Charlene performing at a Culture Whore event (photo: Rebecca Smeyne)

Charlene performing at a Culture Whore event (photo: Rebecca Smeyne)

Take, for example the new Glasslands venture Elsewhere, an enormous, 24,000-square foot venue (still in the works) with an equally massive price tag of $3 million.

On the other hand, The Kymberle Project– the Crown Heights venue that’s been the “enduring space” for Culture Whore events for the past two years– is an example of a totally different sort of place. “It’s run by a woman of color, it’s very much a community space,” Dream said. “It’s now going to become an actual theater space. And I’m really happy that we, through throwing parties there a few times a year, have been able to contribute to that.”

It’s not just financial issues that make finding space an issue lately. Since the Ghost Ship fire in Oakland—which killed dozens of revelers, many of them the marginalized queer and trans folk this sort of nightlife directly makes space for—fire departments have been on high alert. A few weeks ago, the Experiment Comedy Gallery, a DIY comedy club in Williamsburg known for prioritizing women and POC comedians, was reportedly forced to close due to lack of proper fire exits after someone, allegedly an alt-right supporter, tipped off the fire department. VICE’s Thump, reported shutdowns of seven more spaces across the country since the fire.

“We’ve all been reminded recently how risky what we’re doing is, and that there is the potential for things to go wrong if we’re not looking out for each other. [We have] definitely thrown parties in places that were not up to any kind of code that they should [have been],” Dream admitted. Navigating safety is often difficult in cities where space is sparse and expensive, and building rules are complex.

(photo: Tinker Coalescing)

(photo: Tinker Coalescing)

“I don’t think that safe space really exists, but if we can create a space that’s as safe as we can possibly make it… sure, [warehouse parties] might not be technically as safe as throwing a party in some club, but safety for queer people is about more than fire code,” Dream argued. “When you’re doing a warehouse party, you can make sure people [working the party] know you have all these queer people coming in.” That’s important, she explained, because queer partygoers “need to be treated differently than random people in a club.”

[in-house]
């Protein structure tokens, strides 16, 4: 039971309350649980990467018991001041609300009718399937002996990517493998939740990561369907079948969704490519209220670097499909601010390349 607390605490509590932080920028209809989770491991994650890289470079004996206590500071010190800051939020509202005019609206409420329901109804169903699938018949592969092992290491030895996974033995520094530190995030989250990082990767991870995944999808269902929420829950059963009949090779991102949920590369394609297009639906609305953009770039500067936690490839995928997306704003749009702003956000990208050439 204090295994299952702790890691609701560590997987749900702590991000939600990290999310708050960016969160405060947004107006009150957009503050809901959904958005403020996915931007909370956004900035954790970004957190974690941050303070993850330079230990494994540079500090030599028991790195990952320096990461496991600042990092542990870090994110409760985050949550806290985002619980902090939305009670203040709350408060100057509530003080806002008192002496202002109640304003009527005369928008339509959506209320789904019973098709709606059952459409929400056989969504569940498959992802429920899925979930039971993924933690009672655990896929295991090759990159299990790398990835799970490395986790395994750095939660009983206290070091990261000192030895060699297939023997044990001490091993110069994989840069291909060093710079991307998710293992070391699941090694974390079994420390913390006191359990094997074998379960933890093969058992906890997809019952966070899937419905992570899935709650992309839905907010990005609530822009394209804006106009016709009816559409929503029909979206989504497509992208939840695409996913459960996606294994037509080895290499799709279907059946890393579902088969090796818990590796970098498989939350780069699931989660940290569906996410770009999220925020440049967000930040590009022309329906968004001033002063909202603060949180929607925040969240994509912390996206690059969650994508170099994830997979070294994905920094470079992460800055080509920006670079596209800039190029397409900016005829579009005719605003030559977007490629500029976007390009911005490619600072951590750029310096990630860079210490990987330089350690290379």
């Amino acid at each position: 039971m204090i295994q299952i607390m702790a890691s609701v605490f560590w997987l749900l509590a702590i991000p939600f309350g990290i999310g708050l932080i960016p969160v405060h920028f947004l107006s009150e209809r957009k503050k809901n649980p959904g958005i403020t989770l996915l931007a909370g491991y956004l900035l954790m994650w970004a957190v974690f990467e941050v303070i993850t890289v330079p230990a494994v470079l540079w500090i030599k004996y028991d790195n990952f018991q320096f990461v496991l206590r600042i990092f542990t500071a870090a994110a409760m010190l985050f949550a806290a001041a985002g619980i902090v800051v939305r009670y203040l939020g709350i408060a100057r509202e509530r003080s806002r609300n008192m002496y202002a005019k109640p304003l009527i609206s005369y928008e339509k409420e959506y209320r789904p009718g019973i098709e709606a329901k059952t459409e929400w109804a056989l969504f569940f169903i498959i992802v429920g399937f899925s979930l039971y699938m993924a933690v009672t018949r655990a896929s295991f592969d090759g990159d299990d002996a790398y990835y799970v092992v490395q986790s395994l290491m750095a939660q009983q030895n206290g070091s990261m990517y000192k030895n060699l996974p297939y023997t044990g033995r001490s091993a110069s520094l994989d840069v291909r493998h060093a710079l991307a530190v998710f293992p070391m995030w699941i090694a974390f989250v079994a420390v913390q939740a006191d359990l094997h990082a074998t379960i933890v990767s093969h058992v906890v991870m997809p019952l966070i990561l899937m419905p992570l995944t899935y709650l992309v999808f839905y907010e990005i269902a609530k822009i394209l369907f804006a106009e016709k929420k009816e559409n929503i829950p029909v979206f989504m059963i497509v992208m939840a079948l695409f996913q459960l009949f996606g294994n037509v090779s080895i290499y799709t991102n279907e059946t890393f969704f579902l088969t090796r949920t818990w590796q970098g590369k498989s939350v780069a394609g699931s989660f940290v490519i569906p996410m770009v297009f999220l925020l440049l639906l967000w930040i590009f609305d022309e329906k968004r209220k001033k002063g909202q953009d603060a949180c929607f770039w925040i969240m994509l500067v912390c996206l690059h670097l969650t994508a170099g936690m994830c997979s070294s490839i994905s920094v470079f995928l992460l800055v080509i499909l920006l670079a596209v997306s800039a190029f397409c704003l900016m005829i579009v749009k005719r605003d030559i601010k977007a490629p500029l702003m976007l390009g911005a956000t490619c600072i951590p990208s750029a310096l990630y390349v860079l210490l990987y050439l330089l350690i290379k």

Thankfully, the Culture Whore pair will not be vanishing from nightlife altogether, Dream assured me. But, moving forward, the pair will focus more on their individual artistic ventures– Paul will soon finish grad school and focus on projection design, and Dream’s plans include “writing and advocacy.” These may sound like relatively calm activities considering that they’ve spent the last several years throwing some of the city’s wildest parties– but the Culture Whore is not going out quietly. Their New Year’s Eve party “Night Riders,” co-produced with performer Rify Royalty, has all the trappings of their signature all-night ragers, packed with performances, DJs, and otherworldly visuals, both digital and costumed.

“Our parties aim to exist a little bit outside of reality, so we can give people a chance to be a little freer than they would anywhere else,” Dream said. “We’re creating a full fantasy.” The duo insisted even if you’ve never been to a Culture Whore party before, your “last shot” is a great opportunity to do so. “It’s the final fuckin’ rodeo,” she said.

To get a taste of the tunes, listen to a techno set by Dream below– she’ll be one of many DJs spinning at ‘Night Riders.’

The Culture Whore and Rify Royalty’s ‘Night Riders‘ Saturday, January 31 at The Kymberle Project, 1332 Atlantic Avenue, 10 pm to 7 am. Tickets are $15 advance, $20 at the door.